As Germany closed out its Round of 16 win over Algeria, we heard Jon Champion allude to 1982, only this time, the ESPN broadcaster wasn’t talking up the collusion-angle that’d been reprised ahead of Monday’s game. Instead, Champion was alluding to one of the more notorious incidents in World Cup history, one that will come to the attention of a new generation of soccer fans ahead of Germany’s meeting with France on Friday in Brazil 2014’s quarterfinals.
It was the first two straight semifinals where West Germany would face Michel Platini’s France, eventually eliminating them on penalty kicks after the 3-3 draw. In the second half, however, the match was marred when German goalkeeper Harald Schumacher collided with France’s Patrick Battiston, sending the defender to the ground as he pursued a ball at the edge of the German penalty box.
Battiston would eventually be stretchered from the field and require oxygen after a hit that knocked out two teeth, cracked three ribs, and left the French player with a damaged vertebrae. Battiston didn’t regain consciousness for 30 minutes and eventually slipped into a coma.
No foul was called on the play. From YouTube:
Perhaps Champion describing this as a near-decapitation was an exaggeration, but he’s not the only one to put the incident in such graphic terms. The play is commonly referenced among the worst challenges in the sport’s history, making it even more inexplicable Schumacher was allowed to continue.
From The Observer’s Tim Pears, published six years ago:
[…] As the German journalist Ulrich Hesse-Lichtenberger puts it: ‘Just prior to crashing into Battiston he [Schumacher] did a little jump and turned his upper body in order to ease the impact. Ease it for himself, that is, as the helpless Battiston was hit in the face by Schumacher’s hipbone with full force, immediately going down unconscious.’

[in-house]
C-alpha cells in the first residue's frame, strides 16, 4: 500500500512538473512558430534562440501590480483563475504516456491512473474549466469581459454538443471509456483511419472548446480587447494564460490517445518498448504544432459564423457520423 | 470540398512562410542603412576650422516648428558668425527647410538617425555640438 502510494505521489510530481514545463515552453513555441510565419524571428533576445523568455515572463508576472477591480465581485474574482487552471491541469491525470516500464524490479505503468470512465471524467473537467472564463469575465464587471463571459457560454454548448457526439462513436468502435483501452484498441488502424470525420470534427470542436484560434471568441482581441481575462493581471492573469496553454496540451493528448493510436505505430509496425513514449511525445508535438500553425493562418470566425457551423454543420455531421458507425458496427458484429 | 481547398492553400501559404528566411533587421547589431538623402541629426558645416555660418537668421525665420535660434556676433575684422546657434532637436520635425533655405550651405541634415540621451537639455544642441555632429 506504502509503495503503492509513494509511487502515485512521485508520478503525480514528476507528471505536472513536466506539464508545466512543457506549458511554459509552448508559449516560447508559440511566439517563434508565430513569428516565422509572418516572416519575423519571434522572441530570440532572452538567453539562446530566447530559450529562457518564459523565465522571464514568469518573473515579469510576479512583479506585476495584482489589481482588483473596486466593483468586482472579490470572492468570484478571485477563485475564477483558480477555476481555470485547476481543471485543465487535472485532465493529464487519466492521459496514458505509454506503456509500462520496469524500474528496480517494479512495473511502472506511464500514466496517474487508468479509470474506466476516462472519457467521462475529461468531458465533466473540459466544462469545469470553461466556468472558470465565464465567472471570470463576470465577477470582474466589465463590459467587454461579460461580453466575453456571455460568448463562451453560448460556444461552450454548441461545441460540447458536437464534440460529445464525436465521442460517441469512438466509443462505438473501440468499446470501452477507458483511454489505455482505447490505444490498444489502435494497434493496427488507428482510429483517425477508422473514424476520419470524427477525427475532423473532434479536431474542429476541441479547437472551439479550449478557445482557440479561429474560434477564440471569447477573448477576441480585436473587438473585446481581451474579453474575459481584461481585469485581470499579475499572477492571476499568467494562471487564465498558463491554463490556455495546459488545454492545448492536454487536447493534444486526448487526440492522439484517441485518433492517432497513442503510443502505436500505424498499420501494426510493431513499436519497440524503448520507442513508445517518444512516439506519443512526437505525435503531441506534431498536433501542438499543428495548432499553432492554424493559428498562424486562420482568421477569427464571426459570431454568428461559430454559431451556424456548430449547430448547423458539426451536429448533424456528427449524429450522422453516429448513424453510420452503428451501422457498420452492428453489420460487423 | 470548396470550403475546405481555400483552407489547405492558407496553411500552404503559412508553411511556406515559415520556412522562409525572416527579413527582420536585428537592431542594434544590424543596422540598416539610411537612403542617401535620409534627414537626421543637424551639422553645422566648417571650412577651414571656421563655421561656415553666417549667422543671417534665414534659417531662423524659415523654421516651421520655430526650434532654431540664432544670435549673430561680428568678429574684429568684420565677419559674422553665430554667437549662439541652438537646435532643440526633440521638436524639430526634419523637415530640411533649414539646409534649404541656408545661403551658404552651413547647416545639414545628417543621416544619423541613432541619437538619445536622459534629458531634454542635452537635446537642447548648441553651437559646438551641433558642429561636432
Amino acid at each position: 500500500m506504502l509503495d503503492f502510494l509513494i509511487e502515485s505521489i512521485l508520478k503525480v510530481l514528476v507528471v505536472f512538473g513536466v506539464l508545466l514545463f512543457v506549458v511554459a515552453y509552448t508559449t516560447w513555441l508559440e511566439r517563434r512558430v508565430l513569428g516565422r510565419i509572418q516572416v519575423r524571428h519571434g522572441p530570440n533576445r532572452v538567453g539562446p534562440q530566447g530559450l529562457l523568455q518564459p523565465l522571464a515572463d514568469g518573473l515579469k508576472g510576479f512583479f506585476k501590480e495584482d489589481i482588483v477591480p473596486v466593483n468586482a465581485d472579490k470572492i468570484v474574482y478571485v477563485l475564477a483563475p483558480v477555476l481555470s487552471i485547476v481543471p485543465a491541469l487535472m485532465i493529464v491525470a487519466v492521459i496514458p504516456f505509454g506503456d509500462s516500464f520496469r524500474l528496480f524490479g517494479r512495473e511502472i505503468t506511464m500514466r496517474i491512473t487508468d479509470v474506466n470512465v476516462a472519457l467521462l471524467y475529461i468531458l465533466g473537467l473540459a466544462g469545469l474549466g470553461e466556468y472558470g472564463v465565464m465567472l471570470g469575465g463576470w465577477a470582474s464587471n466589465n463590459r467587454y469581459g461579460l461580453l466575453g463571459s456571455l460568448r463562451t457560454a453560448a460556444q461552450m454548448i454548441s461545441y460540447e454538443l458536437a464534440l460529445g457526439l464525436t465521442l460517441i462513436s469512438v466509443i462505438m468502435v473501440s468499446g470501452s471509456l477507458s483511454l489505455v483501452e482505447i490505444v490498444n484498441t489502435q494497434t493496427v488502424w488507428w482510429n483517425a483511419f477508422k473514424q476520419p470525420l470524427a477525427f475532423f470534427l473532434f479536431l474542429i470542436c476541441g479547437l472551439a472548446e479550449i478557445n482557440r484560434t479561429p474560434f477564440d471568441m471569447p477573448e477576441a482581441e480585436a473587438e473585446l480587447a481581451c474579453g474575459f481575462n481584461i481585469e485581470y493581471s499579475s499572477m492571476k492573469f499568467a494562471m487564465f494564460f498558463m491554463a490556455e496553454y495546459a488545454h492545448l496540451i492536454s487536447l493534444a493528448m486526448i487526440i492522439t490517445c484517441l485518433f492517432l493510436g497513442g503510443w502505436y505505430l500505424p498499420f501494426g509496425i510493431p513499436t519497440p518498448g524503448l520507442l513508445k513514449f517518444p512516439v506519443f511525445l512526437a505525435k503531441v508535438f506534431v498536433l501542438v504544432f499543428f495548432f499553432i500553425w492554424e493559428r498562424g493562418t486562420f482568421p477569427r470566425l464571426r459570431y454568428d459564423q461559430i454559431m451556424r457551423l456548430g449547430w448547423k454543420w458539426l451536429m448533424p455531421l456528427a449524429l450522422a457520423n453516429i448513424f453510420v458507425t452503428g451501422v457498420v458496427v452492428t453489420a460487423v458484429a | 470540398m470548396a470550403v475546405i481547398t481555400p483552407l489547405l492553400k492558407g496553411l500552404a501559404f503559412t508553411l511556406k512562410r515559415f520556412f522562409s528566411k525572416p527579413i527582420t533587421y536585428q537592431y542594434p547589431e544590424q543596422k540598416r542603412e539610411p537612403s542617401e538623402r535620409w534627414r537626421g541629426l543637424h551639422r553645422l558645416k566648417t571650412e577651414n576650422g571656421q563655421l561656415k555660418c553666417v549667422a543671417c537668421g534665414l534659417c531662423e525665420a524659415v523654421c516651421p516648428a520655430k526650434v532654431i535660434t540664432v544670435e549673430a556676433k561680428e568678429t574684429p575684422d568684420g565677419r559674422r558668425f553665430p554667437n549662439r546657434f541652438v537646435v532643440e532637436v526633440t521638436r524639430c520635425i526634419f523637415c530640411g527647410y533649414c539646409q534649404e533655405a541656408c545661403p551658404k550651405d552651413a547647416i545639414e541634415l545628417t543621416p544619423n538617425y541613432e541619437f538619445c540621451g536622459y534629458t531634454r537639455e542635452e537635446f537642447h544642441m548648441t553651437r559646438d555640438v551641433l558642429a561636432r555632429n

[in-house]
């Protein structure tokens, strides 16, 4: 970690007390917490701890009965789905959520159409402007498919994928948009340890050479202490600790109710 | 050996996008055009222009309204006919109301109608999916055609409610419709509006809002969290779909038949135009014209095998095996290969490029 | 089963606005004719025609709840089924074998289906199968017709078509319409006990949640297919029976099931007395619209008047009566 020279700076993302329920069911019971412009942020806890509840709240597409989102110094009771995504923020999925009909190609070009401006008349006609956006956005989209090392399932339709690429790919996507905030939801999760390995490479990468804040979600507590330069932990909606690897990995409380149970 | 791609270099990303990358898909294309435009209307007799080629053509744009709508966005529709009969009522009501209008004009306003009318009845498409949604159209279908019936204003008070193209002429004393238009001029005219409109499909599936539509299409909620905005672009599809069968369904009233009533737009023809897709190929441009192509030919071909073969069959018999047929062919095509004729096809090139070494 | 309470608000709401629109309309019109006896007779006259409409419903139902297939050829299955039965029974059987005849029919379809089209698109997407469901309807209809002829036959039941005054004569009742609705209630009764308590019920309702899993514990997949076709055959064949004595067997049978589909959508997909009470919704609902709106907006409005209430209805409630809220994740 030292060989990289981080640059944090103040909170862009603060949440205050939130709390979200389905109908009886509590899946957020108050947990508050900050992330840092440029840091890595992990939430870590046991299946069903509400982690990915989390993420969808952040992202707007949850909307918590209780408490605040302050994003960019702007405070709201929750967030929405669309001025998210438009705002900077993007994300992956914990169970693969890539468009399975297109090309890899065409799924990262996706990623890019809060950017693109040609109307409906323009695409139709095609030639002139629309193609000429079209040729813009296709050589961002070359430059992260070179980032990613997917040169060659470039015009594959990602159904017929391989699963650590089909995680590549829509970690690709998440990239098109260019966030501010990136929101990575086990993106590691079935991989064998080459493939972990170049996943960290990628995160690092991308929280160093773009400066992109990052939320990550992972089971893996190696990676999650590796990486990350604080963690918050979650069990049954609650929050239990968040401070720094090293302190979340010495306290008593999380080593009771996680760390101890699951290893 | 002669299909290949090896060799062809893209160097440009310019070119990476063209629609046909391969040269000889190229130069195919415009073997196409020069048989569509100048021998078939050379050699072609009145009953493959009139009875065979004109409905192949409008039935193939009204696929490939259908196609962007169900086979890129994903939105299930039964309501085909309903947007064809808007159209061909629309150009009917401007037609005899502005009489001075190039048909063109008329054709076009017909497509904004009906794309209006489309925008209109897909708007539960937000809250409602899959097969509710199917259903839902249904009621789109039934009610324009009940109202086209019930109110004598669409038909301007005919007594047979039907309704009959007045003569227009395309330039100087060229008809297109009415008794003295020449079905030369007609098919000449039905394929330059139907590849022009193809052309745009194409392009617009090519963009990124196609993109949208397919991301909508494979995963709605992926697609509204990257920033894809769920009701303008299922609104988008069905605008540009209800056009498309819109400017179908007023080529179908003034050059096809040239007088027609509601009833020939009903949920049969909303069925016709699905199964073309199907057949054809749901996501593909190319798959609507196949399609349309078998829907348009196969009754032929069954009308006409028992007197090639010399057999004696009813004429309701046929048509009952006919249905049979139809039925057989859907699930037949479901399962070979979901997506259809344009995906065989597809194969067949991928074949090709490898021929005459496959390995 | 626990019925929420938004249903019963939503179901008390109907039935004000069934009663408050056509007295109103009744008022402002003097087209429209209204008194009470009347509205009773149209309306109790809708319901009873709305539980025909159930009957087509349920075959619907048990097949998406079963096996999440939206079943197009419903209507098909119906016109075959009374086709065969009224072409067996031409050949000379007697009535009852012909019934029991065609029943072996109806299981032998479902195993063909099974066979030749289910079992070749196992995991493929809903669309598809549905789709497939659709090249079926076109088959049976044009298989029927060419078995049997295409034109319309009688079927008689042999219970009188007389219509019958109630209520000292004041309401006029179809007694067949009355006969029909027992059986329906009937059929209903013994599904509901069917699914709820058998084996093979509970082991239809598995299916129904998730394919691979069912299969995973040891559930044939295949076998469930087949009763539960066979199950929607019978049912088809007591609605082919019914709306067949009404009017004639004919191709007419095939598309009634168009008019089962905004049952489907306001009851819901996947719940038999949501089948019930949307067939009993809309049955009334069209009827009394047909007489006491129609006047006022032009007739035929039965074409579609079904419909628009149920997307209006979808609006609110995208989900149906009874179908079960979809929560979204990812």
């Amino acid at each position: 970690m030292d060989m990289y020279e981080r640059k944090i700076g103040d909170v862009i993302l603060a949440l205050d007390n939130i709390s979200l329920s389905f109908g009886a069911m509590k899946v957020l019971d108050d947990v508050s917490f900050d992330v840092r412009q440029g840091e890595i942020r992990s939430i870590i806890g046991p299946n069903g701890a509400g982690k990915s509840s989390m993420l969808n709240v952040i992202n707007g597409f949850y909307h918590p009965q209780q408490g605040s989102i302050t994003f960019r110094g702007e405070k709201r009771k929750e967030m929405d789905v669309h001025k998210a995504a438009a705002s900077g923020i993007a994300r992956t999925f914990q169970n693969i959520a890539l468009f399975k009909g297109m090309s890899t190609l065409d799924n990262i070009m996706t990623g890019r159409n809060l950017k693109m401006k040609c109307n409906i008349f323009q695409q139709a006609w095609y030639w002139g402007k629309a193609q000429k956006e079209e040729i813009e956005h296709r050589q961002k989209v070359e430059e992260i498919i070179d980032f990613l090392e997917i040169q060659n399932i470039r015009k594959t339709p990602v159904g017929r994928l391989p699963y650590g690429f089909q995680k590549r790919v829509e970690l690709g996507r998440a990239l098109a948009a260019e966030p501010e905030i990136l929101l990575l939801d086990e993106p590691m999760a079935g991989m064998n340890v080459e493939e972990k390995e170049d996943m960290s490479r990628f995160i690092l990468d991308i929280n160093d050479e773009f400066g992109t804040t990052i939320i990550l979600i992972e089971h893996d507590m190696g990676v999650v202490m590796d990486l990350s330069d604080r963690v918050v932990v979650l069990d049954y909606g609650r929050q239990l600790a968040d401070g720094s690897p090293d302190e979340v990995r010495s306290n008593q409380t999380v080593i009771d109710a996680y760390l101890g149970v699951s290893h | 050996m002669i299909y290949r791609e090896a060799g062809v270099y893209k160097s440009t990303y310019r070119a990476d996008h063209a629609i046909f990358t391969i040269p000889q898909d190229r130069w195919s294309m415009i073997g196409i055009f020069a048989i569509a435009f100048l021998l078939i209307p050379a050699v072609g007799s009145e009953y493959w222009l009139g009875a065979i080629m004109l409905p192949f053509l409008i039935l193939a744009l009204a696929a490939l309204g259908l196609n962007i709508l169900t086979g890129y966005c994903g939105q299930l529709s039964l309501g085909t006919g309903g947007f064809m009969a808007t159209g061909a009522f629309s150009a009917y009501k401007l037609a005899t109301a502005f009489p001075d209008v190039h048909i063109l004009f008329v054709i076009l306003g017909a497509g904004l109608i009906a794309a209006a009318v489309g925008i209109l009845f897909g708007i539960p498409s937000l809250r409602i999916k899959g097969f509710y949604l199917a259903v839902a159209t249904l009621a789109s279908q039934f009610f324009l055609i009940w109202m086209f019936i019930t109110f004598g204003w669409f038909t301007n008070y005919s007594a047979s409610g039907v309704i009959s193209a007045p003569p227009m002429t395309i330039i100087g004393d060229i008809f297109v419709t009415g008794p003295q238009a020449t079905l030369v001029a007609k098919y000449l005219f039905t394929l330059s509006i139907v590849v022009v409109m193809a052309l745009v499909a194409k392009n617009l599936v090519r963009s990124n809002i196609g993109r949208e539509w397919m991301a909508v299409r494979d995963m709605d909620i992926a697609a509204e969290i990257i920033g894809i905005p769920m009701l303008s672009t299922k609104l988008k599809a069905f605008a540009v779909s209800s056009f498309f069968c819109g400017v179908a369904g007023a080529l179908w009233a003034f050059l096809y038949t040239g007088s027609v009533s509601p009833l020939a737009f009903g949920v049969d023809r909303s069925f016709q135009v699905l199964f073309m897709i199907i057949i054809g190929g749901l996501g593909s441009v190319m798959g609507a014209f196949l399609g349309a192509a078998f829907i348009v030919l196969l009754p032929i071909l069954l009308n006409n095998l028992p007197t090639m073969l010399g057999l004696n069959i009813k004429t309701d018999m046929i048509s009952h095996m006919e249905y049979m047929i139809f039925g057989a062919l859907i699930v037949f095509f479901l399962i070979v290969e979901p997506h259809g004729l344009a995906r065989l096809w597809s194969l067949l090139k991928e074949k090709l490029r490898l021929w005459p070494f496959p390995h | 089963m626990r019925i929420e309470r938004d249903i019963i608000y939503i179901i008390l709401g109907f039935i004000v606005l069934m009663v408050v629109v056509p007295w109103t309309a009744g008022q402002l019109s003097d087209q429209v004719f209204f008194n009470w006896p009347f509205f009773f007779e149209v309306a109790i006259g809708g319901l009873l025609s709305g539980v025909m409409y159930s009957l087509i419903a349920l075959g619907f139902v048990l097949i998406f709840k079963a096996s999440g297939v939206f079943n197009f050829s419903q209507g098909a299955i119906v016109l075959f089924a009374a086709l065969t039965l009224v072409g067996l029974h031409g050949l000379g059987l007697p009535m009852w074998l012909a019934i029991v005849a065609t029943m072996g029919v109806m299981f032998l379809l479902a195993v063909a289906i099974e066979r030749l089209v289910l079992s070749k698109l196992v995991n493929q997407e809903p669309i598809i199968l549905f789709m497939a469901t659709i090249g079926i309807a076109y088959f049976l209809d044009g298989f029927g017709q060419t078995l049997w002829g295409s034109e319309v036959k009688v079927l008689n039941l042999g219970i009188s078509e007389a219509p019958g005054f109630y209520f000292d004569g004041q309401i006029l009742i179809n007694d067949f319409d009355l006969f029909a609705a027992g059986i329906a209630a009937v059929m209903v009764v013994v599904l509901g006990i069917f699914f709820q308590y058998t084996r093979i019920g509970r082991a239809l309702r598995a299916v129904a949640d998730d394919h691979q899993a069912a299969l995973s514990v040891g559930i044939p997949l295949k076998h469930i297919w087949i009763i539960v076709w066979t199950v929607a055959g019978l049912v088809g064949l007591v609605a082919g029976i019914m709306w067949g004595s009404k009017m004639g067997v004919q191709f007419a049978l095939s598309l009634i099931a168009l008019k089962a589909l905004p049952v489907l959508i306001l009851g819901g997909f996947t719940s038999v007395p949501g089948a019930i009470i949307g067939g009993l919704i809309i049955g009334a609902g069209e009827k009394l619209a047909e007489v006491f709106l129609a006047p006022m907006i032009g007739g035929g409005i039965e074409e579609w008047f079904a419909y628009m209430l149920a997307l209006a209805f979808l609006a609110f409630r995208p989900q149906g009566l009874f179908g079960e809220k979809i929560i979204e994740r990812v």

[…] By grim chance the Seville police had, for some unknown reason, barred Red Cross officials from the sidelines. It took three minutes for a stretcher to appear, lifted up from some basement store beneath the stands. Eventually uniformed men with Red Cross armbands trotted on […]
[French captain Michel] Platini later said that he thought his team-mate was dead. ‘He had no pulse. He looked so pale.’ Finally Battiston was carried off, accompanied on one side by a medic, on the other by Platini, who walked along bent towards Battiston’s ashen face. The unconscious player’s right arm flopped over the side of the stretcher, and Platini took Battiston’s hand. He spoke softly to him as he walked. As they neared the edge of the pitch, Platini raised Battiston’s hand and kissed it.
The whole report, posted on The Guardian’s website, is worth a read (that’s a big selection, but it’s only a small piece).
Battiston eventually forgave Schumacher, but reliving the incident remains difficult. From Goal.com:
“I have forgiven [him],” he told RTL. “But I don’t want to speak about it in these circumstances.”
Schumacher recently apologised once again for his actions but Battiston revealed that he has no interest in burying the hatchet with the German face to face.
“I do not particularly want to meet him,” the former Bordeaux man confessed. “Over time, I realise that people have forever marked him with this. But now it’s finished.
“It was [an incident] on the field of play; we’ll never know if it was deliberate or not.”
Thirty-two years ago, soccer was truly a different game. Had that foul occurred today, Schumacher likely gets dismissed, leaving his team without their starting goalkeeper for the impending penalty kick shootout (West Germany eventually lost to Italy in the final). Even back in 1982, there was outrage about how the incident was handled.
Thankfully, the sport’s changed. In addition to increased scrutiny on the field, the culture around the game is less forgiving when a player shows such blatant disregard.
Still, we’re likely to hear a more about this incident in the lead up to Friday’s quarterfinal. Though unfortunate, the play serves as a small, extreme reminder of how far the game’s hopefully come.